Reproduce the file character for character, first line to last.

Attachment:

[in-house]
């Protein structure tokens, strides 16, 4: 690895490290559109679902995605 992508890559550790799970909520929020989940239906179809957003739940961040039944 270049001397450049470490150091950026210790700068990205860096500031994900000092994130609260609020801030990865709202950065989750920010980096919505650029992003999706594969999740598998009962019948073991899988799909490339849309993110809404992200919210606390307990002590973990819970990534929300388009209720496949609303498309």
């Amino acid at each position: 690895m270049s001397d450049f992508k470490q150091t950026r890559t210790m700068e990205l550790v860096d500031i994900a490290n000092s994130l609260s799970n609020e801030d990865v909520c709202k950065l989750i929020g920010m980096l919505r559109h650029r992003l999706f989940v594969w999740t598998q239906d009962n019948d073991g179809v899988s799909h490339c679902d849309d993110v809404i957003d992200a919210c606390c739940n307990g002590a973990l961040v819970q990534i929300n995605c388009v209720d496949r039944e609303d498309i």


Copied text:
[in-house]
């Protein structure tokens, strides 16, 4: 690895490290559109679902995605 992508890559550790799970909520929020989940239906179809957003739940961040039944 270049001397450049470490150091950026210790700068990205860096500031994900000092994130609260609020801030990865709202950065989750920010980096919505650029992003999706594969999740598998009962019948073991899988799909490339849309993110809404992200919210606390307990002590973990819970990534929300388009209720496949609303498309």
């Amino acid at each position: 690895m270049s001397d450049f992508k470490q150091t950026r890559t210790m700068e990205l550790v860096d500031i994900a490290n000092s994130l609260s799970n609020e801030d990865v909520c709202k950065l989750i929020g920010m980096l919505r559109h650029r992003l999706f989940v594969w999740t598998q239906d009962n019948d073991g179809v899988s799909h490339c679902d849309d993110v809404i957003d992200a919210c606390c739940n307990g002590a973990l961040v819970q990534i929300n995605c388009v209720d496949r039944e609303d498309i």